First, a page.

This is probably the best expansion of the idea “What is, is.” I have ever read. While that sentence has the appearance of a tautology, only an idiot would mistake it for one. (There are a lot of people who pretend to be idiots to force linguistically narrow agendas — I am being aggressive up front to avert any disingenuous conversations about the polysemic nature of language.) The word “is” is obviously being used in two different senses — and some philosophy is probably necessary to understand that there is a question at all, or what question is being answered. Walter Benjamin approaches the idea by proposing expanding a metaphorical use of the word “life” to be the principal definition of the word. He is not mistaking a definition, he is proposing a shift of a definition — and it is not a new one, it is one you are already used to, you just are not used to it as a primary definition.
Here we go:
The idea of life and afterlife in works of art should be regarded with an entirely un-metaphorical objectivity. Even in times of narrowly prejudiced thought there was an inkling that life was not limited to organic corporeality. But it cannot be a matter of extending its dominion under the feeble scepter of the soul, as Fechner tired to do, or, conversely, of basing its definition on the even less conclusive factors of animality, such as sensation, which characterize life only occasionally. The concept of life is given its due only if everything that has a history of its own, and is not merely the setting for history, is credited with life. In the final analysis, the range of life must be determined by history rather than by nature, least of all by such tenuous factors as sensation and soul. The philosopher’s task consists in comprehending all of natural life though the more encompassing life of history.
(from: The Task of the Translator)
Since we are having this conversation after the New Age movement I need to add that he is not talking about everything being conscious. This is not spiritualism — he is talking about taking the word life — as it is used in the metaphor “it developed a life of it’s own” — and making that sense of the word the primary definition, instead of basing the word on the subjective experience of being an animal, or even the objective definitions of biology.
I was sick for almost two weeks, and I have discovered a funny thing — I have only a cursory relationship with the person who actually got sick. I’m living in his room — I have inherited a series of problems (he was in the process of getting his drivers license and such), I have some phone numbers — and various biographical facts about the people who will answer the phone if I call — and a job. All in all it fits together — I’m a role playing character on a reasonable adventure for my type and skill. What I don’t have is any firm sense of identity with this person. I know what he was doing — so it is no real trick for me to pick up where he left off — but I’m not at all sure who he was — and I don’t think that I agree at all with what he thought was important.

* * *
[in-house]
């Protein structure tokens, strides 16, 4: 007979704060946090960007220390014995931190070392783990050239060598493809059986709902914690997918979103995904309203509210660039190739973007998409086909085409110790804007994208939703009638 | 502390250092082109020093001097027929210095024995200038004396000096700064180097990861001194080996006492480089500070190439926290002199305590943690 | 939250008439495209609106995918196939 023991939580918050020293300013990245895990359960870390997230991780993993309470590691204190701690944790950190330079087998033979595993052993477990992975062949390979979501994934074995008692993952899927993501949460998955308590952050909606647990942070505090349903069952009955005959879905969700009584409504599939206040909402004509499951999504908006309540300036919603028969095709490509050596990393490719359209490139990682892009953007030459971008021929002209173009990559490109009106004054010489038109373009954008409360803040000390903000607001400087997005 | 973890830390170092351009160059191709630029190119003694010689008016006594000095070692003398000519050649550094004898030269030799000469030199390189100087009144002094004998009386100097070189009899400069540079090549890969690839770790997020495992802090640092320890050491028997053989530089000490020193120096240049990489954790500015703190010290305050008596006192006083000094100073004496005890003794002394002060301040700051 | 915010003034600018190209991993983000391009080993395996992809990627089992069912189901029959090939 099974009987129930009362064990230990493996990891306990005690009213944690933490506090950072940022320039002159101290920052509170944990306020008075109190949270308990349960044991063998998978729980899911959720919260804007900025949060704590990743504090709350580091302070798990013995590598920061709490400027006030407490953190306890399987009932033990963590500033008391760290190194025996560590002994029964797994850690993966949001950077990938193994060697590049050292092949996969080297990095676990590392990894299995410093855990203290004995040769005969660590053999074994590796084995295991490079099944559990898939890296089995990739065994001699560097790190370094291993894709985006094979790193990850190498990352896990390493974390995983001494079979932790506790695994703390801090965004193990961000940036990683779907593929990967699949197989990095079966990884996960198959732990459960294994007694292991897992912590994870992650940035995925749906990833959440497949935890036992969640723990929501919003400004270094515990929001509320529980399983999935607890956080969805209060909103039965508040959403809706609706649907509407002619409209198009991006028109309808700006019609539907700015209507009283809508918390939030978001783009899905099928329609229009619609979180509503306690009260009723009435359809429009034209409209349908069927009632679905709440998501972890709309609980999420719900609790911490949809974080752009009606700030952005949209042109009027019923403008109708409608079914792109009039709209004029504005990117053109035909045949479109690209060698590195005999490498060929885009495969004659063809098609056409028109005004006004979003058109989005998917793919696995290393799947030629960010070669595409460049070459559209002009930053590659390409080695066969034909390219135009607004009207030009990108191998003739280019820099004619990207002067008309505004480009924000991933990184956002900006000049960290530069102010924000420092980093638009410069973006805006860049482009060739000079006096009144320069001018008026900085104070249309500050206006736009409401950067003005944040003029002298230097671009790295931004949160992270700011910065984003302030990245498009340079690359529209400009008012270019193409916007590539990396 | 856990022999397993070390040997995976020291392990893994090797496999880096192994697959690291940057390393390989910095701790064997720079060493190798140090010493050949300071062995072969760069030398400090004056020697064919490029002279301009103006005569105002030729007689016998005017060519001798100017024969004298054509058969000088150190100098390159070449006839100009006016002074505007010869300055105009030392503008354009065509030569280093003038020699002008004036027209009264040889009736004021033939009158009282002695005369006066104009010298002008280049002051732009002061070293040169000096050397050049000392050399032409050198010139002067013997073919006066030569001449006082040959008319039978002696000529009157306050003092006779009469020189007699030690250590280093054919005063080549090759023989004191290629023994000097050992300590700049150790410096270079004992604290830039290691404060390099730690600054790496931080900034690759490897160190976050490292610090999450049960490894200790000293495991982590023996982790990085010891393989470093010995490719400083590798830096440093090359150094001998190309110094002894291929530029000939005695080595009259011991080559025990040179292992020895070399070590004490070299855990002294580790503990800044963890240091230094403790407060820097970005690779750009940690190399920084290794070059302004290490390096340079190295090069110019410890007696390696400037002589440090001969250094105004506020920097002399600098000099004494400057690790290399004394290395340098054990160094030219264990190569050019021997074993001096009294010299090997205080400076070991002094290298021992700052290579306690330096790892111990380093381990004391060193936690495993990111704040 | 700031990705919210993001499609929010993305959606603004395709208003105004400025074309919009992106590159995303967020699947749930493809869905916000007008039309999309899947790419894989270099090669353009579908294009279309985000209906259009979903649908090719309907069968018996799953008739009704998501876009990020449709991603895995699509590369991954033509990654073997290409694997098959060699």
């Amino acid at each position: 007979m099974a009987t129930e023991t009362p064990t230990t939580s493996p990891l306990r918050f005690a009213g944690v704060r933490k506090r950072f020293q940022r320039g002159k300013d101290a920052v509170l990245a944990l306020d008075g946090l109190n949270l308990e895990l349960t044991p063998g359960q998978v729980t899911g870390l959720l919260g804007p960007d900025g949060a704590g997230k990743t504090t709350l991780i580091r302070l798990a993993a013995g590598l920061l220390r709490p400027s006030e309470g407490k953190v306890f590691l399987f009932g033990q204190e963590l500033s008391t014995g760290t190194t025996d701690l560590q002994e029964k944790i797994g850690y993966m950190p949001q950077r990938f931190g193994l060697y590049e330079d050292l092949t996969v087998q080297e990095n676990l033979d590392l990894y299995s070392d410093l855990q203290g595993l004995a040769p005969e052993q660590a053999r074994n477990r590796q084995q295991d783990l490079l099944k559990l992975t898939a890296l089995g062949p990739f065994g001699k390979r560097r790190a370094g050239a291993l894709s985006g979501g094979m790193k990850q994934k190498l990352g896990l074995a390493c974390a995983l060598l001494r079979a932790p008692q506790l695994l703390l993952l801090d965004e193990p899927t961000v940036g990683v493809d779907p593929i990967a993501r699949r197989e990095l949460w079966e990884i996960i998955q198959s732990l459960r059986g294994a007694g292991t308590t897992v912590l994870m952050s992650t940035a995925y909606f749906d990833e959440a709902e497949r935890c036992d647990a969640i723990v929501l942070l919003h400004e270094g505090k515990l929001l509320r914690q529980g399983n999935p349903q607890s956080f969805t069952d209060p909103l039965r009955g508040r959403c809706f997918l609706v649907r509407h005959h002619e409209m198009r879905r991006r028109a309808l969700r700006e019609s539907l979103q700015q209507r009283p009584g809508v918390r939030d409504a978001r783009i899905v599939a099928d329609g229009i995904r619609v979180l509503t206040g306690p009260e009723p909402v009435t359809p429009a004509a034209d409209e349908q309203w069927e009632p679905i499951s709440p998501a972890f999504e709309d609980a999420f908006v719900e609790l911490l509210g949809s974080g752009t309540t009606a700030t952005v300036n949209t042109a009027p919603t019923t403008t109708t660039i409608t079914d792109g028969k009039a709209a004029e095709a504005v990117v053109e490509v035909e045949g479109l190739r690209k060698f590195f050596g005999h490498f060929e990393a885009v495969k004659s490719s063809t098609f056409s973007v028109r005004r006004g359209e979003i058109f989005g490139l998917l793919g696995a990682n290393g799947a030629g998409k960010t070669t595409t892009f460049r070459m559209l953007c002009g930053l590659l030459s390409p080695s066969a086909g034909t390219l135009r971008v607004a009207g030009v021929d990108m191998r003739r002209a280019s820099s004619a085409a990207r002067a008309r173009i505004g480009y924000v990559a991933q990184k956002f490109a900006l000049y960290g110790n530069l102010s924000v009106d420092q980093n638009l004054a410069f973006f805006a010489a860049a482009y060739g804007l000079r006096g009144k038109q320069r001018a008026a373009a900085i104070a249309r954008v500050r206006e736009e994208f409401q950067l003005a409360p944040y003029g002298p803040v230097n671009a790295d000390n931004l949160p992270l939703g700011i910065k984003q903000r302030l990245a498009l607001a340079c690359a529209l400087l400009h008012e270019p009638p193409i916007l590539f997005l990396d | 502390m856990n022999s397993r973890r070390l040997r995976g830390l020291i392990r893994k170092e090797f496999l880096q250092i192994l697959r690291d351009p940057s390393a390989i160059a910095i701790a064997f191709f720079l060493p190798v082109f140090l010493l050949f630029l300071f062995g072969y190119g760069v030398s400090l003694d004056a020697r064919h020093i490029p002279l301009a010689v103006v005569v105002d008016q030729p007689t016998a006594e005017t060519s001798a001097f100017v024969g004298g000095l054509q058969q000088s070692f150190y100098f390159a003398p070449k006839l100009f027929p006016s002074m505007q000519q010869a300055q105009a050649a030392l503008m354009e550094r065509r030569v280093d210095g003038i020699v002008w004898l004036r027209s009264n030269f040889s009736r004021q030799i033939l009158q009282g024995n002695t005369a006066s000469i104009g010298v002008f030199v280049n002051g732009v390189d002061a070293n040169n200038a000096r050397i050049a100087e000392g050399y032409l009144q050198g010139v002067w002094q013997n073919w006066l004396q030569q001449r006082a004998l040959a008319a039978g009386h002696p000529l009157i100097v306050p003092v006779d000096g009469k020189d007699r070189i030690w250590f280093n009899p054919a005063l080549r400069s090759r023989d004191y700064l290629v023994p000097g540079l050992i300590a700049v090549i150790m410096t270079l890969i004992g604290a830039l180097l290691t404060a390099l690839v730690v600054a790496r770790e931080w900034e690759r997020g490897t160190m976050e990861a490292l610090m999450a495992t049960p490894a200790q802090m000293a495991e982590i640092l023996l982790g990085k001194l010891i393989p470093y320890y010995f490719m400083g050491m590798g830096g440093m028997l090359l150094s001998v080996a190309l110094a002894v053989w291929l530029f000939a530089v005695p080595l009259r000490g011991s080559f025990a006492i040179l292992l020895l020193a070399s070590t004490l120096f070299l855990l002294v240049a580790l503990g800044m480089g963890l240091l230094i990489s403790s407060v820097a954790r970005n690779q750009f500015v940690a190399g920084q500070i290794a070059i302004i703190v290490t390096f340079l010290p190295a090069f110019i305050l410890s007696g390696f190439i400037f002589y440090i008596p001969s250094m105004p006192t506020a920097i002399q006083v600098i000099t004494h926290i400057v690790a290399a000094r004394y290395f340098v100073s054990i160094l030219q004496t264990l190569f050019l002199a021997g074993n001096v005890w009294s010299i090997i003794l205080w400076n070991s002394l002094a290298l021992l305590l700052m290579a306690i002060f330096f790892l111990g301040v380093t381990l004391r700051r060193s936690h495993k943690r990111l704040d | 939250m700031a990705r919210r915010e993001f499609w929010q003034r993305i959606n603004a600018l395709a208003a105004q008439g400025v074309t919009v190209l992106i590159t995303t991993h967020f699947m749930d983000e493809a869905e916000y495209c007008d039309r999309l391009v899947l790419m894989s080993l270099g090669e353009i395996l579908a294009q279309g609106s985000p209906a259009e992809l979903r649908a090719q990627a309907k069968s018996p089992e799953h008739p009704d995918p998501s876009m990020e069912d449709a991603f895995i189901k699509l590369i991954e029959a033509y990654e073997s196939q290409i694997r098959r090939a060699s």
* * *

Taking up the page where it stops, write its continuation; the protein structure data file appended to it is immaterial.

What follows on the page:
Of course it doesn’t matter – because since I am occupying the place where he was — he is obviously dead — there is no other place for him to be.
Since he is dead — I find myself in an interesting ethical conundrum — what do I owe his memory? I have inherited some thousands of pages of notes — do I owe it to him to read those notes and try and figure out what he was doing? Or should I just toss them and start from scratch? Should I keep the books that he thought were interesting on my shelves? Or should I displace them as I discover my own taste? I don’t particularly like how he dressed — but all his clothes fit me — and he doesn’t really have very much money. In fact — he doesn’t appear to have much of anything, which makes me wonder — do I owe him anything at all?
If I just allowed his passing to go unremarked, and quietly slipped into his place (as I evidently have done physically) would anyone notice?
I’ve had a miserable flu for a week and I have some wonderful things about fever dreams to share, but sitting down at my desk is making me dizzy and ill, so I think I am just going to go back to bed. Sorry.
I did want to share a recent discovery (sans comment) in light of my complaint about online writing. I found a fun blog — it is neither the New Yorker nor the Paris Review — but it is awfully good and is almost what I was looking for.
And I also want to share a lovely musical discovery.
But only for people who are curious enough to follow links.
I’ll be back when my brain heals a bit.
And in saying this I am not advocating a return to medievalist metaphysics, or leaving a door open so that I can whip out my own bizarre theories and try to convert you